Discuss as:

Obama awards Medal of Honor to Afghan battle hero Clinton Romesha

Shot in the arm, his base overrun, comrades dead or wounded, Army Staff Sergeant Clint Romesha rallies the survivors to beat back the Taliban and today received the nation's highest military honor.

President Obama awarded the Medal of Honor to celebrated Army veteran Clinton Romesha on Monday afternoon, making the former active duty staff sergeant just the fourth living person to receive the military’s highest honor for service in Iraq or Afghanistan.

Romesha, 31, fought back tears as Obama presented him with the medal honoring his “conspicuous gallantry” during the Battle of Kamdesh, a day-long firefight at a remote Afghan outpost near the Pakistan border in 2009.

“These men were outnumbered, outgunned, and almost overrun,” Obama said in his remarks in the White House East Room. 

Romesha was recognized for leading the charge against hundreds of Taliban fighters during an Oct. 3, 2009, siege on U.S. troops at Combat Outpost Keating, a small compound military officials considered indefensible. 

Eight American soldiers were killed and 20 were wounded in the surprise attack, making it the deadliest day for the U.S. in the war effort that year.

Romesha headed up efforts to retake the camp, risking his own life as U.S. troops were besieged by rocket-propelled grenades, machine guns, mortars and rifles.

Romesha, who served twice in Iraq, first took out a machine-gun team and then turned to a second, suffering shrapnel wounds when a grenade struck a generator he was using for cover.

Former Staff Sgt. Clinton Romesha is presented with the Medal of Honor by President Barack Obama at the White House on Monday.

An official citation read at the ceremony described Romesha’s subsequent acts of valor.

"Undeterred by his injuries, Staff Sergeant Romesha continued to fight and upon the arrival of another soldier to aid him and the assistant gunner, he again rushed through the exposed avenue to assemble additional soldiers," the citation says.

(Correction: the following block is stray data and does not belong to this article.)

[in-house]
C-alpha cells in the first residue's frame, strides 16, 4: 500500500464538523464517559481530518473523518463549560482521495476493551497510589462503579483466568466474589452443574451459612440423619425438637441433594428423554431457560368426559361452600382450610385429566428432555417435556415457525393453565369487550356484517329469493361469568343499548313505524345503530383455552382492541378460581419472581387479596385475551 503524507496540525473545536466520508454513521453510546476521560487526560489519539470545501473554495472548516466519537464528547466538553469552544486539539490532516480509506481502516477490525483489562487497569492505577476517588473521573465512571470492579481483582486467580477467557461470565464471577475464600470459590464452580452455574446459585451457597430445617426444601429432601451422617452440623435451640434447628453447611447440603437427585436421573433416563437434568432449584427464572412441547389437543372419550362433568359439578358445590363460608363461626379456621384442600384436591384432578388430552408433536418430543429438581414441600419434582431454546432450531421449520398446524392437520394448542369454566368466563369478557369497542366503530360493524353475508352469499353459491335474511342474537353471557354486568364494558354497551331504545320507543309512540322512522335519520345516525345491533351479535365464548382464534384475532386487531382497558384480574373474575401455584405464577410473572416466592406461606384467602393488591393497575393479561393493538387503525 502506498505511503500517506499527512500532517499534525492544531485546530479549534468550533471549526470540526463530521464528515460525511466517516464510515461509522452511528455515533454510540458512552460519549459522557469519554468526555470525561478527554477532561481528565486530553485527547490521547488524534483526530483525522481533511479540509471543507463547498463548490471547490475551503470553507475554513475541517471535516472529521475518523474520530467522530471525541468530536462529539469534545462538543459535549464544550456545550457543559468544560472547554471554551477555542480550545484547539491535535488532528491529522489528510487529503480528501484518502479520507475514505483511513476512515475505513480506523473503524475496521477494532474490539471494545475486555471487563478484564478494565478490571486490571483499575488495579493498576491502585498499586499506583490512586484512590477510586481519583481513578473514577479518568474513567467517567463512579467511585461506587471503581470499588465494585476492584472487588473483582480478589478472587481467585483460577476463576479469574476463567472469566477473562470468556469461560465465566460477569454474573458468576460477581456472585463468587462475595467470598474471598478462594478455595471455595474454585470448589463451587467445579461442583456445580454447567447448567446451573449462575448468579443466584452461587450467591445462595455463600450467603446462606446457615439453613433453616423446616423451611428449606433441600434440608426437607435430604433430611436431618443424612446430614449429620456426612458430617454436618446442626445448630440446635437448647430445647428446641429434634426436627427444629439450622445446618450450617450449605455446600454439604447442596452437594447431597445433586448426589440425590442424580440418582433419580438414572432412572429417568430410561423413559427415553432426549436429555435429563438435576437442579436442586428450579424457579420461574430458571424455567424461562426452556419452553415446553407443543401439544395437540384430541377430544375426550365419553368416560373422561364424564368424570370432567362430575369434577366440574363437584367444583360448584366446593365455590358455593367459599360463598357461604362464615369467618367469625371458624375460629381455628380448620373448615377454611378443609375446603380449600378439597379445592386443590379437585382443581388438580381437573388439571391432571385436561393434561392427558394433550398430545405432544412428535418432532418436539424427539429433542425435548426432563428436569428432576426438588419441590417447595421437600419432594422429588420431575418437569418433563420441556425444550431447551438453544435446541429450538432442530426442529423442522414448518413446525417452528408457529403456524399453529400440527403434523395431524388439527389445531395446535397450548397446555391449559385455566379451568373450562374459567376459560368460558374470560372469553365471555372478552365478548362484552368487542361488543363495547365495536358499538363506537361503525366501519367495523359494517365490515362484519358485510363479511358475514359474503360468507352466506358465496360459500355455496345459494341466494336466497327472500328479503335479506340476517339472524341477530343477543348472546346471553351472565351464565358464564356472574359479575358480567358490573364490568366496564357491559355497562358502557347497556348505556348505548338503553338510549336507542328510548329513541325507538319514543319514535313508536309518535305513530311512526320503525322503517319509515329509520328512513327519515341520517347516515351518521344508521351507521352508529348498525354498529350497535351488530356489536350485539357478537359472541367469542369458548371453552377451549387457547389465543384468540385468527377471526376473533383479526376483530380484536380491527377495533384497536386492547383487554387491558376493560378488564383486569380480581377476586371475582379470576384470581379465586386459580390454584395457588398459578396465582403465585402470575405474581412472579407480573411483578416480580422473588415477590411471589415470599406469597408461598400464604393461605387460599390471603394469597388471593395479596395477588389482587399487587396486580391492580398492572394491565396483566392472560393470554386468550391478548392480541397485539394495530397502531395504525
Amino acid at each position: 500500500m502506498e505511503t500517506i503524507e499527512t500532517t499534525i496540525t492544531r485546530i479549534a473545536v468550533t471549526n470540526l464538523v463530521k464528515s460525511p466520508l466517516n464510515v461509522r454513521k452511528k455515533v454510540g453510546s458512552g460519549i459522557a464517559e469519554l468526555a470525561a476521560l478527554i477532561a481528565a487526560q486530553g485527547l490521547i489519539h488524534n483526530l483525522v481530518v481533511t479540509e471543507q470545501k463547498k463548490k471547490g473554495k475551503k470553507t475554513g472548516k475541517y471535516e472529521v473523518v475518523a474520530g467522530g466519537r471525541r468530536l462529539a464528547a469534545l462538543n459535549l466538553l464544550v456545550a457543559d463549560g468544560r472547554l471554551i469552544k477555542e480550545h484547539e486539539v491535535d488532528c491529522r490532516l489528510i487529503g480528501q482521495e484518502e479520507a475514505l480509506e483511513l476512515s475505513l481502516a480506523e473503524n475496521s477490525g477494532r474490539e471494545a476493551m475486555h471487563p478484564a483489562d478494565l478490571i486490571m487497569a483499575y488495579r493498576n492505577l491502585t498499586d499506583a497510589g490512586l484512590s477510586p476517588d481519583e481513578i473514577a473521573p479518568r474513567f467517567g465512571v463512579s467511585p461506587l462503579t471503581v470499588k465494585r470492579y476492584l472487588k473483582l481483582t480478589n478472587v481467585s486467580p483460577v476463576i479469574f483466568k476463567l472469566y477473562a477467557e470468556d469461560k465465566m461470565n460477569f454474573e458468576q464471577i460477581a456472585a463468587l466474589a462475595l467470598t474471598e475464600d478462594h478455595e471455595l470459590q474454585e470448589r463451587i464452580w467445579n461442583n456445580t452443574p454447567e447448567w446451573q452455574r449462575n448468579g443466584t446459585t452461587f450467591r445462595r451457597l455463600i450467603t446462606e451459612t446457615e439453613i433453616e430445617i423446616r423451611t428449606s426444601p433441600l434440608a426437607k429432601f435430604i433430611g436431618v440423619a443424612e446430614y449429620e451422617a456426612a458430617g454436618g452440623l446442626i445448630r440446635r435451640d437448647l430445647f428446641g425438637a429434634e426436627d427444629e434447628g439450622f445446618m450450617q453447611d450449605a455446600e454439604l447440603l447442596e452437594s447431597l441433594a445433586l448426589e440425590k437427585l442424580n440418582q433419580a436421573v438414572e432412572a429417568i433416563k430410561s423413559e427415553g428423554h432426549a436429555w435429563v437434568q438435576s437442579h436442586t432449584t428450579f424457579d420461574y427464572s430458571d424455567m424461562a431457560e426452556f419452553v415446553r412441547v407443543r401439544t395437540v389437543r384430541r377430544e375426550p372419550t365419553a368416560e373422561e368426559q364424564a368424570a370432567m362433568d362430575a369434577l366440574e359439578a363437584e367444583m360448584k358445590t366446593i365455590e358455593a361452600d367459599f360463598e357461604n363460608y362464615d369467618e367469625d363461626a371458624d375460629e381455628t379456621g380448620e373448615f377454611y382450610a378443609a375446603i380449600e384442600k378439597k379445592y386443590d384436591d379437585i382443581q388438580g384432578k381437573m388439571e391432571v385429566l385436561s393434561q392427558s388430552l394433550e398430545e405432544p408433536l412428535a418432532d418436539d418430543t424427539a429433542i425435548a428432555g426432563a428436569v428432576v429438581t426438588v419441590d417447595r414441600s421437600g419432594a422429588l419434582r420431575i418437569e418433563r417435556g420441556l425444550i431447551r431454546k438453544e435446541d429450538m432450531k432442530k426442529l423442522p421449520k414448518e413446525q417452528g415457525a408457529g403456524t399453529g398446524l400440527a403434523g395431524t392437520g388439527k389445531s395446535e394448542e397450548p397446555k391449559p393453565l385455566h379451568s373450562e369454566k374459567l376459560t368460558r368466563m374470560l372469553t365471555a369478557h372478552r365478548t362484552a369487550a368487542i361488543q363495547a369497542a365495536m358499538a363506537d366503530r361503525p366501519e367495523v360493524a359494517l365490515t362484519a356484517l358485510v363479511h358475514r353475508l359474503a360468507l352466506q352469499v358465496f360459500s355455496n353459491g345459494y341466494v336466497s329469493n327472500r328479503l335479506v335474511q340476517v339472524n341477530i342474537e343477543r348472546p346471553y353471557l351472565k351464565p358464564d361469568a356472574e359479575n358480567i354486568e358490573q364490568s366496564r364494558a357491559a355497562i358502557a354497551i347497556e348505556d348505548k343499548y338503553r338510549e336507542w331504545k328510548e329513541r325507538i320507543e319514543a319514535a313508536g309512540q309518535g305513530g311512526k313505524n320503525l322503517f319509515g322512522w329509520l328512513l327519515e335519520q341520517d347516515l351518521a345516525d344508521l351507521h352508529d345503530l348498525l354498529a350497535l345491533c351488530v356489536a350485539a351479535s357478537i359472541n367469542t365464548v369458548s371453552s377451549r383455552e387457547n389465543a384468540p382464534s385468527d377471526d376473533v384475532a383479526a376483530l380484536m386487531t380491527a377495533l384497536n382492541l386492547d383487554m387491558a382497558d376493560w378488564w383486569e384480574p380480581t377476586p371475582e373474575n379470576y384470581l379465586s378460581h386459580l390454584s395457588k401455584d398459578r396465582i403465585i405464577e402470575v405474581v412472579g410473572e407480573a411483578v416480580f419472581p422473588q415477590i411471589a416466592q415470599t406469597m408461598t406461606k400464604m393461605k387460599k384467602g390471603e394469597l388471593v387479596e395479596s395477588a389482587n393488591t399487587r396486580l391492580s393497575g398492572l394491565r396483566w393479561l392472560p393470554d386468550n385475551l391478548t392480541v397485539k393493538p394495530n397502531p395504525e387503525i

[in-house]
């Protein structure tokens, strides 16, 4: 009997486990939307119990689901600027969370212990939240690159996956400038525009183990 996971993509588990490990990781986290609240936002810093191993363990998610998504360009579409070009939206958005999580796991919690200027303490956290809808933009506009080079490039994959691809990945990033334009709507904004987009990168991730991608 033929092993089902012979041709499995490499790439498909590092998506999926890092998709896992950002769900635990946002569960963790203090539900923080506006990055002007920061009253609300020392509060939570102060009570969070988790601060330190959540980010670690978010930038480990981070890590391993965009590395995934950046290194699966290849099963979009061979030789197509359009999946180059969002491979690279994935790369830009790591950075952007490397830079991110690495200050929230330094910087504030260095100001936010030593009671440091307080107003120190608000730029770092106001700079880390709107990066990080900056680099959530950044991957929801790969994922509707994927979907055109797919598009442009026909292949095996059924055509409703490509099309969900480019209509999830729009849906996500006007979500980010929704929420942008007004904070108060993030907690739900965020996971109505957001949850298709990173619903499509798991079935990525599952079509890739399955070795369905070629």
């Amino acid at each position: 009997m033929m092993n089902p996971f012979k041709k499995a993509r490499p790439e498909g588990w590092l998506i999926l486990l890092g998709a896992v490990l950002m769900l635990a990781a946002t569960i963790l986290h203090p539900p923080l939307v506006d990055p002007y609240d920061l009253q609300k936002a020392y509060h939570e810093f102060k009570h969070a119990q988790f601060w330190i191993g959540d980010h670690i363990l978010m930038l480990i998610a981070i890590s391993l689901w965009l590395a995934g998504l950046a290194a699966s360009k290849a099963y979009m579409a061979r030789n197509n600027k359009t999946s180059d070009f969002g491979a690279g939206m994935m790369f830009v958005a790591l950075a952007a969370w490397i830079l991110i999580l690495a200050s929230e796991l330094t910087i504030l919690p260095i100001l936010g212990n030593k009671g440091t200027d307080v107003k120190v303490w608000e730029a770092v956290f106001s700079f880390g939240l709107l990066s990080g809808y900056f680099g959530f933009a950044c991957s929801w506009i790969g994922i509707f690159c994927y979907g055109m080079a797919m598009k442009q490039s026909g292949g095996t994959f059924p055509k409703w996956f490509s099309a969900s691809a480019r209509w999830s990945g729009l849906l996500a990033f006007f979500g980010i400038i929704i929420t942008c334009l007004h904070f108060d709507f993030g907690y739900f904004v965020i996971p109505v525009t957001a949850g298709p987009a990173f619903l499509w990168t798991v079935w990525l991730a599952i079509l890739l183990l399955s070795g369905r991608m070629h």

“With complete disregard for his own safety, (he) continually exposed himself to heavy enemy fire as he moved confidently about the battlefield engaging and destroying multiple enemy targets.”

Previously reported: "He's always been a good kid." 

All the while, Romesha devised a strategy to secure key points of the battlefield and directed air support to eliminate a band of thirty heavily armed enemy combatants.


A look at heroes from a post-9/11 era of war

Romesha and his team also provided cover so three injured soldiers could make their way to an aid station. They then “pushed forward 100 meters under withering fire to recover the bodies of their fallen comrades,” according to the citation.

Romesha, a father of three and the son of a Vietnam veteran, reportedly never lost his composure during the chaotic attack, according to CNN journalist Jake Tapper, who chronicled the battle in the 2012 book "The Outpost."

'Clint is a pretty humble guy'
During his remarks, Obama recognized the lives of the eight soldiers who died at the Battle of Kamdesh, asking the parents of the fallen seated in the back of the room to stand for applause. 

But the heart of Obama's speech centered on a visibly emotional Romesha, who appeared to be fighting back tears as he looked ahead at his wife, Tammy, and three young children.

Colin Romesha, the young son of Medal of Honor recipient Clinton Romesha, finds time to explore the White house while attending a ceremony for his father on Monday.

"Clint is a pretty humble guy," Obama said. "The thing he looks forward to the most is just being a husband and a father."

Romesha is slated to be a guest of first lady Michelle Obama at the State of the Union address on Tuesday, CNN reported.

At a January news conference shortly after Obama called to inform him that he would receive the Medal of Honor, Romesha put the attention squarely on wounded friends and fallen comrades.

"I've had buddies that have lost eyesight and lost limbs," Romesha said. "I would rather give them all the credit they deserve for sacrificing so much. For me it was nothing, really. I got a little peppered, that was it."

Romesha, whom Tapper describes in his book as "an intense guy, short and wiry," lives in Minot, N.D., and works at KS Industries, an oil field construction firm.

A total of ten U.S. service members have been awarded the military's highest honor for actions in Afghanistan and Iraq, including six men who received the honor posthumously. 

The Medal of Honor is bestowed on members of the U.S. Armed Forces who display what the Army calls "conspicuous gallantry and intrepidity at the risk of life above and beyond the call of duty."